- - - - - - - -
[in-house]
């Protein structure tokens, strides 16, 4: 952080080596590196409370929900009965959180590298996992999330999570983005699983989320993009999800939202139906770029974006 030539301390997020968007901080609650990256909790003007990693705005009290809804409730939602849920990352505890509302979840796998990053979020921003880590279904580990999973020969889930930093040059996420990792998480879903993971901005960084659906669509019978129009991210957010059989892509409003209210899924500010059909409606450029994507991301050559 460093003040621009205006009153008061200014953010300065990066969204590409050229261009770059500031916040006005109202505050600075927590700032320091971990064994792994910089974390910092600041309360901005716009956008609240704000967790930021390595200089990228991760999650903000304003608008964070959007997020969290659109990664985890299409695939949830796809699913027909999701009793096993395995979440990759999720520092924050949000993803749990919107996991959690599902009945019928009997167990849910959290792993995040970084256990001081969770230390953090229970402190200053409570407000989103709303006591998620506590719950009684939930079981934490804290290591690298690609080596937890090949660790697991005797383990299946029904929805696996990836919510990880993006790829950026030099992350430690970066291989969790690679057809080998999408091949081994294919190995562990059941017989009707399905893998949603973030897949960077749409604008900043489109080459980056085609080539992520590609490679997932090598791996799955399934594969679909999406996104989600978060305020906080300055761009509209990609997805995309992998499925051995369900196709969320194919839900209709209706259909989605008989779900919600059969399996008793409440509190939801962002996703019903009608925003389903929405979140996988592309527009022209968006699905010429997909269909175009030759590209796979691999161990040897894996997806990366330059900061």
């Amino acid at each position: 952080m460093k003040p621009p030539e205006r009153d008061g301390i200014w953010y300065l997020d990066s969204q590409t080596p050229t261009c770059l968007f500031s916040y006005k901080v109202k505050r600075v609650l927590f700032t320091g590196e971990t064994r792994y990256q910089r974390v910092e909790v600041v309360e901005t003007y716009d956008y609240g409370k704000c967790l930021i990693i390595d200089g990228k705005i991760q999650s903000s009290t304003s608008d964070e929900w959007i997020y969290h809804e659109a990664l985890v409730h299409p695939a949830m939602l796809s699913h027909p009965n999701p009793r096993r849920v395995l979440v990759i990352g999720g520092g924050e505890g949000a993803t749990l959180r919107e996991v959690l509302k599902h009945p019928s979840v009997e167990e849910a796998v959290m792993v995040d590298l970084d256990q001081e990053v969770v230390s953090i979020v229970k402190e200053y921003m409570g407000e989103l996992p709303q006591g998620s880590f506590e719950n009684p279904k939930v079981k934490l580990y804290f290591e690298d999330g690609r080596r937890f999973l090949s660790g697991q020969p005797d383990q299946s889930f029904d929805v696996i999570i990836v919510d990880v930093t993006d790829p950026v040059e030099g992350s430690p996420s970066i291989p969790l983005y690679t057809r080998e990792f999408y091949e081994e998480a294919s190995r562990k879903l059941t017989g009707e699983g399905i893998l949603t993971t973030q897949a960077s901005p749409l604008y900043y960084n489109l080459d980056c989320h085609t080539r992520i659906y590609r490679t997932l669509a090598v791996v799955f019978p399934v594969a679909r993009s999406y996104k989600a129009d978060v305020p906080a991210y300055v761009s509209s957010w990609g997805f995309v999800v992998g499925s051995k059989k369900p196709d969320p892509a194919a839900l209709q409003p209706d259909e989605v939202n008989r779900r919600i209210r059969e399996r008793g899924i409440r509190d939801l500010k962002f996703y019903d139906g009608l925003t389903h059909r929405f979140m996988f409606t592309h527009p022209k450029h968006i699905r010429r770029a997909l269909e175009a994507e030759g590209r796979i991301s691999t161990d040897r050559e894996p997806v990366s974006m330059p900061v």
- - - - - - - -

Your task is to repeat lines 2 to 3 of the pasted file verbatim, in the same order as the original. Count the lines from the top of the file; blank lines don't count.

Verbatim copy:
């Protein structure tokens, strides 16, 4: 952080080596590196409370929900009965959180590298996992999330999570983005699983989320993009999800939202139906770029974006 030539301390997020968007901080609650990256909790003007990693705005009290809804409730939602849920990352505890509302979840796998990053979020921003880590279904580990999973020969889930930093040059996420990792998480879903993971901005960084659906669509019978129009991210957010059989892509409003209210899924500010059909409606450029994507991301050559 460093003040621009205006009153008061200014953010300065990066969204590409050229261009770059500031916040006005109202505050600075927590700032320091971990064994792994910089974390910092600041309360901005716009956008609240704000967790930021390595200089990228991760999650903000304003608008964070959007997020969290659109990664985890299409695939949830796809699913027909999701009793096993395995979440990759999720520092924050949000993803749990919107996991959690599902009945019928009997167990849910959290792993995040970084256990001081969770230390953090229970402190200053409570407000989103709303006591998620506590719950009684939930079981934490804290290591690298690609080596937890090949660790697991005797383990299946029904929805696996990836919510990880993006790829950026030099992350430690970066291989969790690679057809080998999408091949081994294919190995562990059941017989009707399905893998949603973030897949960077749409604008900043489109080459980056085609080539992520590609490679997932090598791996799955399934594969679909999406996104989600978060305020906080300055761009509209990609997805995309992998499925051995369900196709969320194919839900209709209706259909989605008989779900919600059969399996008793409440509190939801962002996703019903009608925003389903929405979140996988592309527009022209968006699905010429997909269909175009030759590209796979691999161990040897894996997806990366330059900061």
């Amino acid at each position: 952080m460093k003040p621009p030539e205006r009153d008061g301390i200014w953010y300065l997020d990066s969204q590409t080596p050229t261009c770059l968007f500031s916040y006005k901080v109202k505050r600075v609650l927590f700032t320091g590196e971990t064994r792994y990256q910089r974390v910092e909790v600041v309360e901005t003007y716009d956008y609240g409370k704000c967790l930021i990693i390595d200089g990228k705005i991760q999650s903000s009290t304003s608008d964070e929900w959007i997020y969290h809804e659109a990664l985890v409730h299409p695939a949830m939602l796809s699913h027909p009965n999701p009793r096993r849920v395995l979440v990759i990352g999720g520092g924050e505890g949000a993803t749990l959180r919107e996991v959690l509302k599902h009945p019928s979840v009997e167990e849910a796998v959290m792993v995040d590298l970084d256990q001081e990053v969770v230390s953090i979020v229970k402190e200053y921003m409570g407000e989103l996992p709303q006591g998620s880590f506590e719950n009684p279904k939930v079981k934490l580990y804290f290591e690298d999330g690609r080596r937890f999973l090949s660790g697991q020969p005797d383990q299946s889930f029904d929805v696996i999570i990836v919510d990880v930093t993006d790829p950026v040059e030099g992350s430690p996420s970066i291989p969790l983005y690679t057809r080998e990792f999408y091949e081994e998480a294919s190995r562990k879903l059941t017989g009707e699983g399905i893998l949603t993971t973030q897949a960077s901005p749409l604008y900043y960084n489109l080459d980056c989320h085609t080539r992520i659906y590609r490679t997932l669509a090598v791996v799955f019978p399934v594969a679909r993009s999406y996104k989600a129009d978060v305020p906080a991210y300055v761009s509209s957010w990609g997805f995309v999800v992998g499925s051995k059989k369900p196709d969320p892509a194919a839900l209709q409003p209706d259909e989605v939202n008989r779900r919600i209210r059969e399996r008793g899924i409440r509190d939801l500010k962002f996703y019903d139906g009608l925003t389903h059909r929405f979140m996988f409606t592309h527009p022209k450029h968006i699905r010429r770029a997909l269909e175009a994507e030759g590209r796979i991301s691999t161990d040897r050559e894996p997806v990366s974006m330059p900061v």